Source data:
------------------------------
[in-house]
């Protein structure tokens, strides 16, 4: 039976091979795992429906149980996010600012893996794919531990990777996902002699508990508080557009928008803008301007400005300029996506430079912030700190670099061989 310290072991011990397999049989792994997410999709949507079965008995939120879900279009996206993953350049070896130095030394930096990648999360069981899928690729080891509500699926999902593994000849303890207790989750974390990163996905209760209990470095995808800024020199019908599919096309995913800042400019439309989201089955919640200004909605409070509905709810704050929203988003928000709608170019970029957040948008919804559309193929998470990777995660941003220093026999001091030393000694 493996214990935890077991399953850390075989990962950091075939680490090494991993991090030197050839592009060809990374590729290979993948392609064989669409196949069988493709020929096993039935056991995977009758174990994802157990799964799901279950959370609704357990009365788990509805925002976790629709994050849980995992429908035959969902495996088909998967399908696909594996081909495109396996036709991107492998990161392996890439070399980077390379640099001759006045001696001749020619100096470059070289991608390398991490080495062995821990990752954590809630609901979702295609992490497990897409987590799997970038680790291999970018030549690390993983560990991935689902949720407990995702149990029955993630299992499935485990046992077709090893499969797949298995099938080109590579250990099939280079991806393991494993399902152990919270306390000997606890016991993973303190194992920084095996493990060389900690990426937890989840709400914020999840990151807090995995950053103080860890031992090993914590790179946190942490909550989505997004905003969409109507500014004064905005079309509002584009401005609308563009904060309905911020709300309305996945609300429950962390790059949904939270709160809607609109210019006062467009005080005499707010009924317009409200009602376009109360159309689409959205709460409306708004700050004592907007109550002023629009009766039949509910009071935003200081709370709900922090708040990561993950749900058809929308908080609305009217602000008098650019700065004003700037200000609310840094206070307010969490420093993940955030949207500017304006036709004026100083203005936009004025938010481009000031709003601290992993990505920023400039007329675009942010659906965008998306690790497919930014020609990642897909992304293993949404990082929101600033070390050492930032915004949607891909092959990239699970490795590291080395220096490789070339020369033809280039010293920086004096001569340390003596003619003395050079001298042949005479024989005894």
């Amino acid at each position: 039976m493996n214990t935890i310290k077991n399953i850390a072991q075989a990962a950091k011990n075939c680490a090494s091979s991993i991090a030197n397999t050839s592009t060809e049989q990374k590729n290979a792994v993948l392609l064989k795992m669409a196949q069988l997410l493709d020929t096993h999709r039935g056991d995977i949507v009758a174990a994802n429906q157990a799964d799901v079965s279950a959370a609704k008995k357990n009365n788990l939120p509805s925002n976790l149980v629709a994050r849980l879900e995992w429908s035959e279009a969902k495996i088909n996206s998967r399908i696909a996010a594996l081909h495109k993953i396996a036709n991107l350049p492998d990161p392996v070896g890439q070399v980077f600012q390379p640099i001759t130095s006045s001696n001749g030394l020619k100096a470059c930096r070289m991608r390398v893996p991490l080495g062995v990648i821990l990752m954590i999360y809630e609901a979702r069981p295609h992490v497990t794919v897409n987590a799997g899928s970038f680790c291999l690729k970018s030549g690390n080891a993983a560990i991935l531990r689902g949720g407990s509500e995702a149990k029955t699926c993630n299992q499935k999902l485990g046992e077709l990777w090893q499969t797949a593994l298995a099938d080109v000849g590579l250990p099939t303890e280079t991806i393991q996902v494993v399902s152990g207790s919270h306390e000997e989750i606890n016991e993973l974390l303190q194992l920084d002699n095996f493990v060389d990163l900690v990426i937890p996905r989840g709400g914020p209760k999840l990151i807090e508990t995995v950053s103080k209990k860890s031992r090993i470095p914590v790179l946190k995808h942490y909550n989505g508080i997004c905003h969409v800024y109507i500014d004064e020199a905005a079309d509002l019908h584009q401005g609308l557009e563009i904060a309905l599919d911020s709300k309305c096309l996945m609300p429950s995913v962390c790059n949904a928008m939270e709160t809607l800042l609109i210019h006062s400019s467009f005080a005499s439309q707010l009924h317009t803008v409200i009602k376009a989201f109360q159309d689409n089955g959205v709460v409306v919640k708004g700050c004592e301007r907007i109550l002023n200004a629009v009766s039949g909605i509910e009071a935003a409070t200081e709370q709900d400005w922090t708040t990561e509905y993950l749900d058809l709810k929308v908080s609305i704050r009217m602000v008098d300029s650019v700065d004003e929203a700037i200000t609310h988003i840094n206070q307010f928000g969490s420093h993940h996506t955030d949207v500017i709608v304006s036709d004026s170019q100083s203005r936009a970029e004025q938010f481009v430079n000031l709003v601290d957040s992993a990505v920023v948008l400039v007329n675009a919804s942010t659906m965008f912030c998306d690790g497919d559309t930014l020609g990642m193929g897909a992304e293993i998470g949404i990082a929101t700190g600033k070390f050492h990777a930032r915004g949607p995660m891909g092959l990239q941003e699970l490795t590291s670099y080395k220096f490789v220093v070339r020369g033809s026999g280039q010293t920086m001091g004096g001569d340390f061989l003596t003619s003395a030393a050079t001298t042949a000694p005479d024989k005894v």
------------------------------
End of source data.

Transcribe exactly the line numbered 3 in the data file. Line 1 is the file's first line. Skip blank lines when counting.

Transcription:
């Amino acid at each position: 039976m493996n214990t935890i310290k077991n399953i850390a072991q075989a990962a950091k011990n075939c680490a090494s091979s991993i991090a030197n397999t050839s592009t060809e049989q990374k590729n290979a792994v993948l392609l064989k795992m669409a196949q069988l997410l493709d020929t096993h999709r039935g056991d995977i949507v009758a174990a994802n429906q157990a799964d799901v079965s279950a959370a609704k008995k357990n009365n788990l939120p509805s925002n976790l149980v629709a994050r849980l879900e995992w429908s035959e279009a969902k495996i088909n996206s998967r399908i696909a996010a594996l081909h495109k993953i396996a036709n991107l350049p492998d990161p392996v070896g890439q070399v980077f600012q390379p640099i001759t130095s006045s001696n001749g030394l020619k100096a470059c930096r070289m991608r390398v893996p991490l080495g062995v990648i821990l990752m954590i999360y809630e609901a979702r069981p295609h992490v497990t794919v897409n987590a799997g899928s970038f680790c291999l690729k970018s030549g690390n080891a993983a560990i991935l531990r689902g949720g407990s509500e995702a149990k029955t699926c993630n299992q499935k999902l485990g046992e077709l990777w090893q499969t797949a593994l298995a099938d080109v000849g590579l250990p099939t303890e280079t991806i393991q996902v494993v399902s152990g207790s919270h306390e000997e989750i606890n016991e993973l974390l303190q194992l920084d002699n095996f493990v060389d990163l900690v990426i937890p996905r989840g709400g914020p209760k999840l990151i807090e508990t995995v950053s103080k209990k860890s031992r090993i470095p914590v790179l946190k995808h942490y909550n989505g508080i997004c905003h969409v800024y109507i500014d004064e020199a905005a079309d509002l019908h584009q401005g609308l557009e563009i904060a309905l599919d911020s709300k309305c096309l996945m609300p429950s995913v962390c790059n949904a928008m939270e709160t809607l800042l609109i210019h006062s400019s467009f005080a005499s439309q707010l009924h317009t803008v409200i009602k376009a989201f109360q159309d689409n089955g959205v709460v409306v919640k708004g700050c004592e301007r907007i109550l002023n200004a629009v009766s039949g909605i509910e009071a935003a409070t200081e709370q709900d400005w922090t708040t990561e509905y993950l749900d058809l709810k929308v908080s609305i704050r009217m602000v008098d300029s650019v700065d004003e929203a700037i200000t609310h988003i840094n206070q307010f928000g969490s420093h993940h996506t955030d949207v500017i709608v304006s036709d004026s170019q100083s203005r936009a970029e004025q938010f481009v430079n000031l709003v601290d957040s992993a990505v920023v948008l400039v007329n675009a919804s942010t659906m965008f912030c998306d690790g497919d559309t930014l020609g990642m193929g897909a992304e293993i998470g949404i990082a929101t700190g600033k070390f050492h990777a930032r915004g949607p995660m891909g092959l990239q941003e699970l490795t590291s670099y080395k220096f490789v220093v070339r020369g033809s026999g280039q010293t920086m001091g004096g001569d340390f061989l003596t003619s003395a030393a050079t001298t042949a000694p005479d024989k005894v």